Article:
1 Understand what your gender pay gap tells you
Each organisation will have different reasons for having a gender pay gap, so it is important that any attempt at addressing the issue is tailored to your charity.
Peter Swabey, policy and research director at ICSA: The Governance Institute, says it is important to examine the context in which the pay gap exists, especially if some of the factors behind it are societal, rather than organisational. Then the trustee board should ensure that the executive team is taking the appropriate action.
"The board sets the culture of the organisation," Swabey says. "So it is for the board to challenge the executives, hold their feet to the fire just a little bit and ask what they are doing about it.
"For me, that is something that should be on the agenda of every trustee board."
2 Look at your pay and recruitment policies
Trustees and charity senior executives should look at the existing salary structures. For example, some organisations have a formal process of grading jobs in place to address any imbalances in the salaries paid in certain positions in the charity. They also review pay policies on a regular basis through an annual pay review and a remuneration committee.
Jill Miller, diversity and inclusion adviser at the human resources professional body the CIPD, says that charities should look at how they advertise vacancies and what messages they send out to potential employees – and particularly to consider whether the language used to describe a role is gender-neutral.
Human resources departments should also work with line managers to explain how processes need to change in order to broaden the talent pool.
3 Offer flexible working
Part of the reason for the gender pay gap in many organisations is that fewer women progress into senior roles. One way to help women to rise up the ranks is to offer flexible working, according to the CIPD’s Miller.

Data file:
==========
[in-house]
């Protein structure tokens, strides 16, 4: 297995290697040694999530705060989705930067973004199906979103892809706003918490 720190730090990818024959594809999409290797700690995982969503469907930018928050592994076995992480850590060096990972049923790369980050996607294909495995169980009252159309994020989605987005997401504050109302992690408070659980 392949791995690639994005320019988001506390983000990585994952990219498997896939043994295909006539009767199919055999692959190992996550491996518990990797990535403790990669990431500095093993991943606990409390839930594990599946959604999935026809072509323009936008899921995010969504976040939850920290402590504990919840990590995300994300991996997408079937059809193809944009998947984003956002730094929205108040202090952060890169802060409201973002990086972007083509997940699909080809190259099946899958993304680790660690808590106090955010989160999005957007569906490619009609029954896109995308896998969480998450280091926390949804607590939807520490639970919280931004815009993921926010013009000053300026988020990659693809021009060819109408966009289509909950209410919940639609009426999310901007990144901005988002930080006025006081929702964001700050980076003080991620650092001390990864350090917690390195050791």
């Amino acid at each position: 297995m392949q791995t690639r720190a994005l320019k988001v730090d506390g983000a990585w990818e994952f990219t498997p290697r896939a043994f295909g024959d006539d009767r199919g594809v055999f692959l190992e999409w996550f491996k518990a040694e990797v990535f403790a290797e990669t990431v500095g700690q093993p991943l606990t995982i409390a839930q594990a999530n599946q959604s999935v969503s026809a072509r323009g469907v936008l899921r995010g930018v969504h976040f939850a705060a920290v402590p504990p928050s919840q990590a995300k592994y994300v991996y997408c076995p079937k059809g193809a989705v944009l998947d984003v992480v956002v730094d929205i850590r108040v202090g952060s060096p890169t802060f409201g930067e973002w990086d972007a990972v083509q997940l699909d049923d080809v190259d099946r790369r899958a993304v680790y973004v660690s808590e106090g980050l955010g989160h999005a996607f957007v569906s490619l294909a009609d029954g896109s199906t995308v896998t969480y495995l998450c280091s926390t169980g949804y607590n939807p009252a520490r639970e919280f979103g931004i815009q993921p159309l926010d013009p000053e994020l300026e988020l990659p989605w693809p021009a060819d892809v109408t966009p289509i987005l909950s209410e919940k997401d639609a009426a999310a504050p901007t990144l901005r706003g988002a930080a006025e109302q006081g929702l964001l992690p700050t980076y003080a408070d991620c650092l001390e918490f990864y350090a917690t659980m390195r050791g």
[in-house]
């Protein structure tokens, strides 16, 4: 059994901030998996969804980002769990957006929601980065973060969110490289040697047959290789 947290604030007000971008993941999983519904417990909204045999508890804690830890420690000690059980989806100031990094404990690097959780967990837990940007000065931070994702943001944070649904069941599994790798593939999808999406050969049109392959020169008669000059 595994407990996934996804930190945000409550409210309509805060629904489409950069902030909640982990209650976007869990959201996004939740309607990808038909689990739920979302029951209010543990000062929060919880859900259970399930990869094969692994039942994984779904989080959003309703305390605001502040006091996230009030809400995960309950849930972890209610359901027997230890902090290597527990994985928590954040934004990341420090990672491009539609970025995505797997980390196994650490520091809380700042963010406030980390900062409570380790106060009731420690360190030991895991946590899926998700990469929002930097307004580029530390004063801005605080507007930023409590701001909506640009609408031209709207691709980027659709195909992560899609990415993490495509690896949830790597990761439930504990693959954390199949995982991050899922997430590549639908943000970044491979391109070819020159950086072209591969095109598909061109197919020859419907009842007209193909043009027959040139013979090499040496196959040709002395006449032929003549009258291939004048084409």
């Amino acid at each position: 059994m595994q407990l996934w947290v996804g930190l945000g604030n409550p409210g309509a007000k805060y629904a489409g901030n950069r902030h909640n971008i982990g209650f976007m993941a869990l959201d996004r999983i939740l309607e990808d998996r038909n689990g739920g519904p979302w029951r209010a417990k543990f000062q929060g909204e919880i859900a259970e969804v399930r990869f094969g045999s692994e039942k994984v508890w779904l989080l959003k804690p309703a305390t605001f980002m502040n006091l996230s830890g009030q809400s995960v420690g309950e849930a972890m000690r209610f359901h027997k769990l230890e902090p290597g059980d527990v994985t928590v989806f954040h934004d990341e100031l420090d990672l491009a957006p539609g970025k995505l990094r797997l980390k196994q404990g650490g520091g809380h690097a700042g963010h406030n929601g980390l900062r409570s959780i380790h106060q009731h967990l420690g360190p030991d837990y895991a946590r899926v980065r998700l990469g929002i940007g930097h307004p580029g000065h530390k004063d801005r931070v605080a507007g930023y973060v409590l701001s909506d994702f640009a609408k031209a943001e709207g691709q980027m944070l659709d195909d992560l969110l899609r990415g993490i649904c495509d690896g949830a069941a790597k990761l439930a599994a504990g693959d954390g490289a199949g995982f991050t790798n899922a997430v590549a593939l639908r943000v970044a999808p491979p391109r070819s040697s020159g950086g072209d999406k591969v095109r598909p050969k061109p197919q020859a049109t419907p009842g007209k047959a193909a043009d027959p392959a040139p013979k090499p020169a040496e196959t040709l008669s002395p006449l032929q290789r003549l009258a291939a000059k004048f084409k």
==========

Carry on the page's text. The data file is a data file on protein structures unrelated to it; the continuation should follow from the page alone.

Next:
She says that employers too often think flexible working is something that succeeds only in more junior roles, and fail to consider how staff working in more senior positions can juggle their parenting responsibilities.
Swabey agrees. "One of the constant issues we find affecting gender pay is that of childcare – that is, people taking time out of the workplace to have a family, and what happens when they come back," he says. "In many cases, there is a desire to work shorter hours, but there is a perception that this can be done effectively only in a lower-paid job. I don’t think that’s the case – you just have to think about it harder."
4 Create a talent pipeline
"It is about having a strong talent pipeline in place all the way through the organisation," Miller says. "If someone were to leave from executive level, you need a strong pipeline of people who could then take on that role and be prepped to do that."
She says charities should identify talented women in more junior roles and encourage them to apply for senior positions. They should also examine the points at which women choose to leave the organisation and put in place policies to try to keep its most talented people. For example, this could include reviewing their childcare policies to make it more likely that mothers will remain in work while raising their families.
5 Set up support networks
The Royal National Lifeboat Institution has a small gender pay gap compared with other large charities, with men on average earning only 0.7 per cent more than women. The charity puts parts of its success down to running support groups for women.
Sue Barnes, people director at the RNLI, says that it provides informal meetings for peer-to-peer support and networking opportunities. She says the network was set up to be a forum "for women’s voices to be heard" and to discuss the issues, practices and policies that affect women in the charity. The charity also asks staff to raise equality issues in its employee engagement surveys.
6 Help tackle broader socio-economic issues
In some cases, the factors contributing to a charity’s gender pay gap will be problems in society generally. For example, a research charity could have a gender pay imbalance because fewer women than men study and pursue careers in science subjects. Miller says charities should consider contributing to broader debates on issues such as skills shortages. They could even make an effort to work with schools to highlight prominent women in their organisation, encouraging a new generation of women to see the sciences as a career.
Miller says this would help to "get people interested at a young age who might not otherwise" and, in the long term, help to close the gender pay gap.